Before becoming a prefecture in the late 1870s, Okinawa was a semi-independent kingdom influenced by both Japan and China. At the time, the Ryukyuan or Uchinaaguchi language was divided into five groups: Kunigami, Miyako, Okinawan, Yaeyama and Yonaguni. However, according to the Japan Times, beginning in the 20th century, children were punished if they spoke Uchinaaguchi.

Add to that American military rule from 1945-1972 following the last major battle of World War II, and much of the Okinawan language and history is in danger of disappearing altogether.

“There’s this notion of vanishing history,” Chang said. “War is so much about obliteration and loss … but it’s also about the remnants and what remains, what happened in that place.”

And the push-and-pull is still going on. Earlier this year, despite a majority of voters opposing the plan, Japan announced it would relocate the U.S. Marines’ Futenma airbase. Many Okinawans would prefer seeing the base removed from the island altogether.

“It was interesting to meet the people at the protesting camp who are trying to delay the construction the military is trying to do,” Cheng said. “People have this perception that Okinawans don’t like Americans, but it’s not that. They have an issue with the military, no matter who it is. They’re trying to promote peace.”


June 24, 2019

After speaking with university Okinawan students, always pivot back to your intention. People find a way to turn back to what gives them comfort and what makes sense without giving a second thought to how different people live their life for themselves and how that affects others … especially if it’s a foreign country. — Sean Jacob Torralba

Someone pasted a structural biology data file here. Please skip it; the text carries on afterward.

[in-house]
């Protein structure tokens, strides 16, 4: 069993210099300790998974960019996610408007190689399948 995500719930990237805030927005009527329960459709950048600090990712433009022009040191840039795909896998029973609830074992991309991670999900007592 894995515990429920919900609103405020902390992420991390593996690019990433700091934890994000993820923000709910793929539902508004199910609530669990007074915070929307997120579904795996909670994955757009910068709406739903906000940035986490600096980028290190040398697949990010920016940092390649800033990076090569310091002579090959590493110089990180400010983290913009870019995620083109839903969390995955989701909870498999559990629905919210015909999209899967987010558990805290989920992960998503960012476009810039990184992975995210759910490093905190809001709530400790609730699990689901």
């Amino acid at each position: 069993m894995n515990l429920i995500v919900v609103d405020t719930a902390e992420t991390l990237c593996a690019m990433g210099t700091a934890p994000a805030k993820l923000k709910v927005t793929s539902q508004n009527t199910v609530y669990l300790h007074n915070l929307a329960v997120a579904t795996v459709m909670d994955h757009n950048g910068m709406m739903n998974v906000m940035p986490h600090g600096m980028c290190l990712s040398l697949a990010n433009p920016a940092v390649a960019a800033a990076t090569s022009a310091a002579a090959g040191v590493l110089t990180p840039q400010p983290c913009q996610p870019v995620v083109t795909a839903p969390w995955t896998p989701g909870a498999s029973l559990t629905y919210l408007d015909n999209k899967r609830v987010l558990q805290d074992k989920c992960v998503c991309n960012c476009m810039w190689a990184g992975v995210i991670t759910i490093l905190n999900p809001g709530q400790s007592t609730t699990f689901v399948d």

Cheng and Torralba are both fifth-year students in Cal State East Bay’s communications department.

For Cheng, it was her first time out of the country, and for Torralba, it was his third time to Japan, but his first trip to Okinawa. Both students said the hands-on experience they gained — both in using their journalism skills and having to navigate a new culture and country — is something they won’t forget.

“What’s interesting about visiting an occupied territory is it kind of feels like a place you already know,” Torralba said. “The streets and cities were designed by the American military … so in some parts you feel like you’re in Los Angeles and in other areas you feel like you’re in Japan.”

For Chang, it was those discoveries she was excited to see her students have.

“This is an internship that’s really meant for them to apply the skills they’ve learned, but also to gain new skills and to be in an environment where they’re interacting with the people of Okinawa, but also their peers,” she said. “In addition to the journalism skills they are learning, they are also having to get along with people of different backgrounds, speaking different languages, it’s a cross-cultural collaboration.”

Torralba is still trying to sort through his time in Okinawa and how it will color where he goes post-graduation, but for Cheng, it has reignited her desire to pursue photojournalism, particularly projects that center around the idea of identity.

“Being in a different country was a huge experience on its own, but also being able to apply what I’ve learned thus far in my school career,” she said. “I’ve always been curious about what it means to be proud of your identity, and this trip really solidified that for me … [and] pushed me toward where I want to be.”